Last Edit: Jul 9, 2012 14:21:23 GMT 12 by nuggethead
When you want something done right, don't involve the government.
It would be worth while for anyone considering purchasing this claim to do some sampling work before parting with any money ... but they would need much more than 2 days! And the sampling dredge used would have to be set up for extremely fine gold, and as there would be massive amounts of the typical Otago heavy black sands, the dredge sluice box would need to be set up to cope with the black sand.
Its in the claim owners favor that he would let prospective buyers on for some sampling. Letting buyers on claims for a sampling program is something other claim owners will have to be more willing to do in future if they expect to sell their claims.
Judging from what the claim owner has written it appears to me that there are no Resource Consents, and if that's the case, the dredge size would be limited to a 6-inch dredge. A 6-inch would be OK for a sampling program but because its such a massively wide and deep river over the claim any production dredging would need to be carried out with a larger dredge. There is a good chance an 8-inch dredge would eventually be permitted as the river is so large. But it could take years and cost a great deal of money to go through all the hearings before a production dredge enters the water.
The best person to buy such a claim would be someone with a great deal of capital who is looking for a long term dredging proposition, using dredges up to 10-inch and maybe larger. Such a dredging project would be costly before seeing any gold and it would need a team of experienced dredgers for it to be successful. And there are probably better large NZ South Island rivers with more of a chance of success.
Also, for most of the year there is a great deal of turbidity coming down the Clutha from the Shotover catchment. The divers would be working blind most of the time with a loss of efficiency.
The other claim that the Clutha claim owners have is the Waikaia from Canton right up on the Old Man Range to near Potters. The way they have the claim surveyed is bizarre as about half of the active river bed is out of the claim boundaries. A member of this forum once had a dredging claim on the Waikaia in the same spot ... if we are lucky he might make a comment.
Post by forestranger on Jul 9, 2012 16:51:26 GMT 12
Rob we indeed did have this part of the Waikaia River under claim, and did extensive testing from the Canton right up to potters, but found no commercial quantities of gold. We had our own helicopter in those days so moving gear was not a problem. Danny Walker also worked in the gorge below the Canton with similar results..
Did a lot of work in the Clutha over the years and the bit between Clyde and Alex is not a piece of ground we would ever bother to look at.
Thanks for letting us know the results of your prospecting in the upper Waikaia! Its a river that has everything going for it ... except payable gold deposits . It must have been nothing short of the worst result possible for you after going to the extent of flying your gear in there by chopper (and the way that ended). The only explanation I can suggest for the lack of gold is that the river up there must be shallow, permitting the old timers to hand mine it extremely thoroughly. I've walked most of the Waikaia up from the Canton bridge to near Potters, and there are some impressive wing dams remaining in the river bed.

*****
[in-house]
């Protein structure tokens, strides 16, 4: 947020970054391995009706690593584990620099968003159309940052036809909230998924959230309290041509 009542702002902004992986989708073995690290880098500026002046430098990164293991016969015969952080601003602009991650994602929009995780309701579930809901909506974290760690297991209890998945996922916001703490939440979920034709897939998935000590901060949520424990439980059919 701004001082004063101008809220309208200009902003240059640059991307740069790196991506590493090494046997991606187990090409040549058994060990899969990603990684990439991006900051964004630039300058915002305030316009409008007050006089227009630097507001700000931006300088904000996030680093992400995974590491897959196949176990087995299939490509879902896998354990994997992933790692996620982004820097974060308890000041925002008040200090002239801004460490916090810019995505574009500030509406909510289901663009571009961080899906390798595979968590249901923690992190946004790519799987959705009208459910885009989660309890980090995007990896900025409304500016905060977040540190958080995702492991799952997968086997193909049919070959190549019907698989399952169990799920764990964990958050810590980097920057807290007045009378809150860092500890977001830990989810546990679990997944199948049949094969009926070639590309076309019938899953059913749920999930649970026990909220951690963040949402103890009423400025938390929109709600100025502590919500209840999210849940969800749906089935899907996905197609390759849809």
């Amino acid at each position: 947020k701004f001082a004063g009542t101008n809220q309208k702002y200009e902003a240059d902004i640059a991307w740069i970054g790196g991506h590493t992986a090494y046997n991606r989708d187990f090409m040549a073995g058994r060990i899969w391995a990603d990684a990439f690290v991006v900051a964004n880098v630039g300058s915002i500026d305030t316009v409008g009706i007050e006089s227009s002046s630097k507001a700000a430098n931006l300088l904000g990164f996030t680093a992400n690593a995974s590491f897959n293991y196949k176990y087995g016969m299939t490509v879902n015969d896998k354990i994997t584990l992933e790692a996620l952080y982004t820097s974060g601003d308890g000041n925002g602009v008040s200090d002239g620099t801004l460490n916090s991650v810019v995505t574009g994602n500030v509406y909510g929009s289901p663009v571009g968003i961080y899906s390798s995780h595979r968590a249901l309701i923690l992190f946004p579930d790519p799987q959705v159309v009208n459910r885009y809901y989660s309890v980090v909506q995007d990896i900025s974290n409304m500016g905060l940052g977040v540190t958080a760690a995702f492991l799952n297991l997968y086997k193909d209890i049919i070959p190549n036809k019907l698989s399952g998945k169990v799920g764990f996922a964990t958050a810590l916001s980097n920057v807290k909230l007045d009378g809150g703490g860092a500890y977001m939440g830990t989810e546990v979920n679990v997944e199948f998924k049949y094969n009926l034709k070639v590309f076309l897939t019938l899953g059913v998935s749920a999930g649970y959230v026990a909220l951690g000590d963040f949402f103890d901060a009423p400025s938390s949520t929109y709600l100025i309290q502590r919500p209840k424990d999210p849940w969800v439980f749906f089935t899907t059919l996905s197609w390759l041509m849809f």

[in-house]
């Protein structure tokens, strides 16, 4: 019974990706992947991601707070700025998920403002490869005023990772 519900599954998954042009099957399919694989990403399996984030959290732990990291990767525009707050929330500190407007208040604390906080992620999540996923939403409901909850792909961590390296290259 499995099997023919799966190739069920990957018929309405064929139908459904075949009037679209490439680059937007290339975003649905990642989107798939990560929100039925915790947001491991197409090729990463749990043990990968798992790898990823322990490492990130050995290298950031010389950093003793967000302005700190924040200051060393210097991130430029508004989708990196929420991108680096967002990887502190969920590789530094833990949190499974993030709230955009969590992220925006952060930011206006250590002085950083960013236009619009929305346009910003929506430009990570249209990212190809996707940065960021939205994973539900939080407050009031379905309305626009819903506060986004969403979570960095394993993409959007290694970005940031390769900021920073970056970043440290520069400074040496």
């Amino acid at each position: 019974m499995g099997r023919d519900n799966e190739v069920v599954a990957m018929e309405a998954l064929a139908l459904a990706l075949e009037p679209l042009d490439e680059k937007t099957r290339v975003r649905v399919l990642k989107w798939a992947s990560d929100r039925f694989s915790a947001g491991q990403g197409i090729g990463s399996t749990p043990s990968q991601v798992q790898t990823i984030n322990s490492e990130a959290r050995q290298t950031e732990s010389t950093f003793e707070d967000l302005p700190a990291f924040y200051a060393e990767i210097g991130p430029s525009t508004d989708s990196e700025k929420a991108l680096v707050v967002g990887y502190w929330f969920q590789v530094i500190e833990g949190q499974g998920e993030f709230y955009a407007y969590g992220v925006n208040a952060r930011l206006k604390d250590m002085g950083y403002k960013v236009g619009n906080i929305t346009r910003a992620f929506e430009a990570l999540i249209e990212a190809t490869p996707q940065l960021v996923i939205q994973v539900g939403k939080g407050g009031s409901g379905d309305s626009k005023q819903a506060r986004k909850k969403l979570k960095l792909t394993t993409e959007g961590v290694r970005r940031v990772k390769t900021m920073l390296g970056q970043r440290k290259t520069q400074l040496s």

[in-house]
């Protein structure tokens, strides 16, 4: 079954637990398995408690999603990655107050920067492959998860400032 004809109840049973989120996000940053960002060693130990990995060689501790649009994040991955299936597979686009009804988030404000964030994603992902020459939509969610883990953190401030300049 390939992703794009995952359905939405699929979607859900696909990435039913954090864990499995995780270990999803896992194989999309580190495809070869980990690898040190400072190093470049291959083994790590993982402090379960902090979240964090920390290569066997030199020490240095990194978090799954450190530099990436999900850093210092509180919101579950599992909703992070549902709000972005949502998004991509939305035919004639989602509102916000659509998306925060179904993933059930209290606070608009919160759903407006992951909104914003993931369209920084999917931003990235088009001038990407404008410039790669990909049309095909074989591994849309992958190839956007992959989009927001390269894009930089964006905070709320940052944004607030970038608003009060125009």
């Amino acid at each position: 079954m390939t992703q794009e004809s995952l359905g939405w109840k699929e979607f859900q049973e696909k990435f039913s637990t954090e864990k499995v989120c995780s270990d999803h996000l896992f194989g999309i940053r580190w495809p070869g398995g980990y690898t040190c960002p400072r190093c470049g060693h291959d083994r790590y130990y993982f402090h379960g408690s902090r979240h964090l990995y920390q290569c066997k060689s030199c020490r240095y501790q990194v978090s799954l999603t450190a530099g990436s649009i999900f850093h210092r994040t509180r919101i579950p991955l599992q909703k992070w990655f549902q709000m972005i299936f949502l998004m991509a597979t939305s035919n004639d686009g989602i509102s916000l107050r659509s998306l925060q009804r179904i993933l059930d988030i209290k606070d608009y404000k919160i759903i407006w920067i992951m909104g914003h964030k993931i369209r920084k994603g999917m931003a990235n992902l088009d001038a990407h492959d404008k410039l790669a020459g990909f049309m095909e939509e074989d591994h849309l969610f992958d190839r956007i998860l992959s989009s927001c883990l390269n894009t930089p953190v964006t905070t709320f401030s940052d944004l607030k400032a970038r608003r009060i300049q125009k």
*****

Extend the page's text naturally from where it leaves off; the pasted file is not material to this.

I noticed someone has been reckless enough to put a claim in the steep gorge area of the Waikaia below the Canton bridge. I remember the time when you and Danny floated down from Canton bridge with only wet suits to keep you buoyant. And since then a few canoeists have lost their lives when caught in the gorge during a flash flood. Putting a dredge in there would be madness.
The other claim that the Clutha claim owners have is the Waikaia from Canton right up on the Old Man Range to near Potters. The way they have the claim surveyed is bizarre as about half of the active river bed is out of the claim boundaries.
Think you mite have your wire,s crossed there rob ? as this calim 54375 ...is not the same as the canton claim. which from what i can see has the boundary's spot-on along the river if anything a bit of over kill...maybe enough room for a bulldozer to push all the gold into the river ;D ooo i can hear the rma people crying already!!
I no the fella selling the clutha claim he,s a straight up dood if you had any questions or wanted to actually have a look at the place/dredge i cant imagine it would be a problem at all iv been tempted to have a look my self but unfortunately haven't had the time. Phill.
No, I have the right permit. Below are some screen shots which show black lines which I interpreted as the boundary lines. Are the black lines the claim boundary, or is the boundary marked by something else?
Hi Rob yes i see what you mean now though on the main gis view it doesn't look like that....the maps do seem to vary a lot aye like the 1 i quoted 54375 man the creek is a long way off in places!! Cheers Phill.
All I can think of is that it is a mechanical issue. Possibly, because its being done on a computer with software, it can only draw straight lines. Before computers a person would just draw the lines on a paper map to follow the river bank that is already marked on the map. It probably says in the specifications of the claim that it is exclusively the riverbed that is to be mined. And in that case its only the start and finish of the claim that is critical.
I've found some more of my photos showing historic remains from river mining. The first four are of wing dams in the upper Waikaia river on the Old Man Range. Another is of a river diversion in the far upper Waikaia river (above the claim in question) and the last photo is of a river diversion in another part of the Old Man Range.